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The Black State by John Delacourt

Reviewed by Ian Thomas Shaw

In his latest novel, The Black State, John Delacourt achieves what many American and British authors have done before, i.e. successfully melding the hallowed halls of the elite into a thriller drawing out human eccentricities. The novel is balanced on the thin edge of reality and fantasy, and indulges in some rather sharp critiques of Canada’s Laurentian class and their rather uncouth underlings.

The story centres around Henry Raeburn and his father, Senator Gordon MacPhail. Henry had a privileged childhood in Vancouver's upscale Kerrisdale neighbourhood, enjoying the advantages of belonging to a family with a considerable political pedigree. Like so many young men, he falls prey to addiction, squanders his inheritance and ends up homeless on the streets of Vancouver. Then his extraordinary skill and passion as a photographer turns things around. He changes his name to Raeburn, the surname of his artistic maternal grandmother, and embarks on a lucrative international career. Henry’s trademark is the intersection of art and politics, photographing black sites— international locations not on any map where prisoners suffer unspeakable torture to extract intelligence for complicit Western governments.

The novel begins in a desolate region of Morocco. Henry, looking for another black site to photograph, trespasses on government property and is arrested, tried and convicted. During a prison transfer, insurgents kidnap Henry and demand an exorbitant ransom for his release. As the ensuing crisis unfolds, the reader is drawn into the shadowy world of international diplomacy and government, as Henry's father uses all his considerable political capital to secure his son's release.

Delacourt skilfully employs multiple perspectives throughout the novel, but it is Senator Gordon MacPhail whose point of view weaves the narrative together. A man of mediocre ability elevated to the Canadian Senate as a reward for his own father's services as a party bag man in B.C., Gordon MacPhail is tasked with protecting the Conservative Party from an investigation into its involvement in the black sites. He does this as faithfully as any political hack, until his own son is imprisoned and the party wants him to back down from getting him released, fearing it will shed light on their past complicity in rendition. Gordon refuses, and this rebellion against the 'tribe' plays a poignant role in the narrative.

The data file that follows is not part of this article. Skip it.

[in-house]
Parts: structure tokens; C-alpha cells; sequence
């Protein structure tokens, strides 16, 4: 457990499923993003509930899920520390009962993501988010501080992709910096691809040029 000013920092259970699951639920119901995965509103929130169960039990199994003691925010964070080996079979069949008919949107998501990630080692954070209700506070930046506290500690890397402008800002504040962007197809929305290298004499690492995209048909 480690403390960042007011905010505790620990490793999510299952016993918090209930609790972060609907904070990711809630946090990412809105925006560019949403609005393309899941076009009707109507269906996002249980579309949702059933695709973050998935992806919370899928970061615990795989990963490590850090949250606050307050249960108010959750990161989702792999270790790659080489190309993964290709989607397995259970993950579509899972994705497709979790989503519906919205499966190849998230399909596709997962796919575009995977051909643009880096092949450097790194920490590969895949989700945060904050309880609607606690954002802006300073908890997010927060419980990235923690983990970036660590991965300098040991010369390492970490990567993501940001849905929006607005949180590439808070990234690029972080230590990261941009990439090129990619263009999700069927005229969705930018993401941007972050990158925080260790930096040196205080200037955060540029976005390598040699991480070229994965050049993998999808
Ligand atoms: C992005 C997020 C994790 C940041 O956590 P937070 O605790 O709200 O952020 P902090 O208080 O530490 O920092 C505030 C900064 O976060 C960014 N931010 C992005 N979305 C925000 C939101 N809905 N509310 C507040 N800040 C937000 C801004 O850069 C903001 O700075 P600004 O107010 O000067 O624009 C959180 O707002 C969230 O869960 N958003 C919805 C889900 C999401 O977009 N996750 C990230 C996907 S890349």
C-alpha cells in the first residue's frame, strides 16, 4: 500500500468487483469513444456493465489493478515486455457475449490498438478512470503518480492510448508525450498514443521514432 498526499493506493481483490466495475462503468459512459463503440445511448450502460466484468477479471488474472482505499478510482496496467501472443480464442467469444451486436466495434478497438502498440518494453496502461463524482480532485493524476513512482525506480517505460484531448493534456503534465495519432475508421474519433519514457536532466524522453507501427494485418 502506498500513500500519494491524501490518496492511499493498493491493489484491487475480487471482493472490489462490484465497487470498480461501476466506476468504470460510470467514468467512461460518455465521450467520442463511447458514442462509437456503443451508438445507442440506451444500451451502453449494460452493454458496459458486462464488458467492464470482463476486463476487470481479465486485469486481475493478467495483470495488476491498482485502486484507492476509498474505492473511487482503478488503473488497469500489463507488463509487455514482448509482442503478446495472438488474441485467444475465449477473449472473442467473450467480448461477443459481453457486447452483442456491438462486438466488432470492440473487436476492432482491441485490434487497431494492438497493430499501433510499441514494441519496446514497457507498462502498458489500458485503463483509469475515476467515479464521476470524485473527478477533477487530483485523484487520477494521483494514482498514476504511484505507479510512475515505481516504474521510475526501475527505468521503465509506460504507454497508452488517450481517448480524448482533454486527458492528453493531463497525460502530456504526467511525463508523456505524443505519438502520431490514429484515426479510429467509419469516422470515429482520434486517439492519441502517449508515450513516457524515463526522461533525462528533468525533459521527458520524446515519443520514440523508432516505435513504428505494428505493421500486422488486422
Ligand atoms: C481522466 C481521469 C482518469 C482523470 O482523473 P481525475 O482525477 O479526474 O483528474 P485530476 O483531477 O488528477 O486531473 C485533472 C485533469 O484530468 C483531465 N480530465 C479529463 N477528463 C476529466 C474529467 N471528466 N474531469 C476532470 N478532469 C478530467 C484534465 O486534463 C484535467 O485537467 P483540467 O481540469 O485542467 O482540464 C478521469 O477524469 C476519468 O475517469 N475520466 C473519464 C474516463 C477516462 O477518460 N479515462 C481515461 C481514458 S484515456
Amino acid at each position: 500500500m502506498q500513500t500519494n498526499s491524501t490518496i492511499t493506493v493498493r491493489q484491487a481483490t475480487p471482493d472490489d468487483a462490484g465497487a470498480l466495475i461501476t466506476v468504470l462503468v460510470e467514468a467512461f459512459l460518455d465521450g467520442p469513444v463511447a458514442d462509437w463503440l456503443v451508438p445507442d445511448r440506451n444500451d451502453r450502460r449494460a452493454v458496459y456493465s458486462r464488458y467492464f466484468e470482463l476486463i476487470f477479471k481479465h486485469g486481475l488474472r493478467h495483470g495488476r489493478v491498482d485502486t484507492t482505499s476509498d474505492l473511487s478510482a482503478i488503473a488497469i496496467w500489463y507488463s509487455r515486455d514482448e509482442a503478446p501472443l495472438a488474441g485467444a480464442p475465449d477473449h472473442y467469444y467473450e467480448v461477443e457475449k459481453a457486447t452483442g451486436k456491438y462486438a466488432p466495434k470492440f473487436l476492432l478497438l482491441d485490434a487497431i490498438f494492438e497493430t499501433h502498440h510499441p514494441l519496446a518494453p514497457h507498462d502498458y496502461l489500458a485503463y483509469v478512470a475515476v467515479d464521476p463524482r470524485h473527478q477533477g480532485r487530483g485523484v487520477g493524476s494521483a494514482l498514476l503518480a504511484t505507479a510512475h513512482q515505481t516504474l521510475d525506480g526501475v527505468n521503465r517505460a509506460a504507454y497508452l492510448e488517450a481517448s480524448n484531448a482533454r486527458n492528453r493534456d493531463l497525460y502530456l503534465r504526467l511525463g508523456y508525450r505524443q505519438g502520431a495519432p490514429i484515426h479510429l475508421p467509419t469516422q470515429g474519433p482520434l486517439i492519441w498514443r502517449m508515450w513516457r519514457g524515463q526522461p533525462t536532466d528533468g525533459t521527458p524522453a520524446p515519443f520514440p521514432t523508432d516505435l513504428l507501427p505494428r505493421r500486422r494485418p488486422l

While the novel introduces several significant female characters, their portrayals are often one-dimensional, serving as foils for the more complex male characters. However, Delacourt also uses these women, including MacPhail's ex-wife Marithe, a former senior civil servant, and his high school flame Hannah, now a prominent human rights lawyer, to paddle through the senator's past personal failures to his new sense of purpose and moral redemption. These complex relationships and dynamics expose the fragility of the male ego and add depth to the narrative.

Delacourt's penchant for unconventional names and mocking portrayals of characters such as Ambassador Ashwin Khaldikar is a welcome note of satire. The author's derision of the Laurentian elite and his skilful portrayal of Khaldikar’s number two, Torquil Forsey, also add to the entertainment value of The Black State.

The novel is not driven by an accelerated pace of action and adventure; rather, its strength lies in the meticulous development of characters and their relationships. The narrative flows smoothly, punctuated by suspenseful opening and closing scenes and dialogue that resonates with each character's unique traits. The prose is exceptionally good, and well edited. While The Black State is not a profound study of political morality or human frailty, it does touch on both. More engaging is the satire of self-serving politicians and corrupt officials, who will certainly strike a chord with Ottawa readers familiar with such people.

John Delacourt's best novel to date, The Black State is a highly engaging work of Canadian fiction, written by an author who is intimately familiar with Canada's corridors of power. It is a must-read.

The Black State is published by Now or Never Publishing.


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